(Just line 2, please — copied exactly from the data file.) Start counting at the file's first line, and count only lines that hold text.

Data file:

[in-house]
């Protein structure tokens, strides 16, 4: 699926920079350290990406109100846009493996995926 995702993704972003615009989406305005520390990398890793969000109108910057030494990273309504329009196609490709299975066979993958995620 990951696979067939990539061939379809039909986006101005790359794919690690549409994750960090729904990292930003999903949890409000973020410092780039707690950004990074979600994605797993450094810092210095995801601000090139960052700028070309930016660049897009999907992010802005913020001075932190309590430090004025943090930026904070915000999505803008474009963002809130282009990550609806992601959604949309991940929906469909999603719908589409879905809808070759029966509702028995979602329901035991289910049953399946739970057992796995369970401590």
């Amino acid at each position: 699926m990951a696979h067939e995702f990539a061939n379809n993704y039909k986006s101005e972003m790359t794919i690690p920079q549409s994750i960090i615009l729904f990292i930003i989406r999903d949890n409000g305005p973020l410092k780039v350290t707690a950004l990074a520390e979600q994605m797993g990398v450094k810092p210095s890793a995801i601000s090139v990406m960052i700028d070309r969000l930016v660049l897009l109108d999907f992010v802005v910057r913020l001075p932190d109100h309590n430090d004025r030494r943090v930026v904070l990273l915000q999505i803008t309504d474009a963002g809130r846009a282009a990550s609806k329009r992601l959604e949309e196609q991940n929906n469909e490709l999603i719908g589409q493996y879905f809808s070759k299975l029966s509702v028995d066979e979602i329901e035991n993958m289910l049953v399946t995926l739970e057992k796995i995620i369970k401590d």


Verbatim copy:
């Protein structure tokens, strides 16, 4: 699926920079350290990406109100846009493996995926 995702993704972003615009989406305005520390990398890793969000109108910057030494990273309504329009196609490709299975066979993958995620 990951696979067939990539061939379809039909986006101005790359794919690690549409994750960090729904990292930003999903949890409000973020410092780039707690950004990074979600994605797993450094810092210095995801601000090139960052700028070309930016660049897009999907992010802005913020001075932190309590430090004025943090930026904070915000999505803008474009963002809130282009990550609806992601959604949309991940929906469909999603719908589409879905809808070759029966509702028995979602329901035991289910049953399946739970057992796995369970401590």